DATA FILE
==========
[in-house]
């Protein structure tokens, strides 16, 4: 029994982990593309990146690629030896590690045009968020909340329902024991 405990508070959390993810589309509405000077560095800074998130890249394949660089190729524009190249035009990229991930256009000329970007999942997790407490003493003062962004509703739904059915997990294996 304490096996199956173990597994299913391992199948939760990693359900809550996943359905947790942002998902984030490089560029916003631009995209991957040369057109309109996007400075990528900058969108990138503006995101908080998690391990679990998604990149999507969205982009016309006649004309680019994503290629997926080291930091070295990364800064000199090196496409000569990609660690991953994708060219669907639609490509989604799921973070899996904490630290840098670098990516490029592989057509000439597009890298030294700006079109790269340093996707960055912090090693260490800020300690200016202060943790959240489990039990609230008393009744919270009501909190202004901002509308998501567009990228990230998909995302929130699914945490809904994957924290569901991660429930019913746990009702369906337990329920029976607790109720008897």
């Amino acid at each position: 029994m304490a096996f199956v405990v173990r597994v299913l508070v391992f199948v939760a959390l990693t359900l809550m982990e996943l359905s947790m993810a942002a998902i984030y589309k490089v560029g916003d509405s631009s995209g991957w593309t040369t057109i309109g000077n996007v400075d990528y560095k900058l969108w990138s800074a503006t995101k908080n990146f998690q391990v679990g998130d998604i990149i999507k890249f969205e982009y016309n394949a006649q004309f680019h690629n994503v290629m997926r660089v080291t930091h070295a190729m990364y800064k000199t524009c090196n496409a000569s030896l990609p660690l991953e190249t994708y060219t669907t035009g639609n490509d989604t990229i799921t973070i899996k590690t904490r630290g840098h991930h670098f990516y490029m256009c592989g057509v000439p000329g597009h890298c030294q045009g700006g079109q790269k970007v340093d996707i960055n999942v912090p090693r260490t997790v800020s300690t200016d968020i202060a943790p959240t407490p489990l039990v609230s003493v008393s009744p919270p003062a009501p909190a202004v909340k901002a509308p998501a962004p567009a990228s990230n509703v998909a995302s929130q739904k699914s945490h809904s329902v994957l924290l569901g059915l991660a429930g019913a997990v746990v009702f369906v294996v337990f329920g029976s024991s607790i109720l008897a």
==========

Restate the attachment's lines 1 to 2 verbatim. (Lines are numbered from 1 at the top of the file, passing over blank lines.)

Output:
[in-house]
């Protein structure tokens, strides 16, 4: 029994982990593309990146690629030896590690045009968020909340329902024991 405990508070959390993810589309509405000077560095800074998130890249394949660089190729524009190249035009990229991930256009000329970007999942997790407490003493003062962004509703739904059915997990294996 304490096996199956173990597994299913391992199948939760990693359900809550996943359905947790942002998902984030490089560029916003631009995209991957040369057109309109996007400075990528900058969108990138503006995101908080998690391990679990998604990149999507969205982009016309006649004309680019994503290629997926080291930091070295990364800064000199090196496409000569990609660690991953994708060219669907639609490509989604799921973070899996904490630290840098670098990516490029592989057509000439597009890298030294700006079109790269340093996707960055912090090693260490800020300690200016202060943790959240489990039990609230008393009744919270009501909190202004901002509308998501567009990228990230998909995302929130699914945490809904994957924290569901991660429930019913746990009702369906337990329920029976607790109720008897």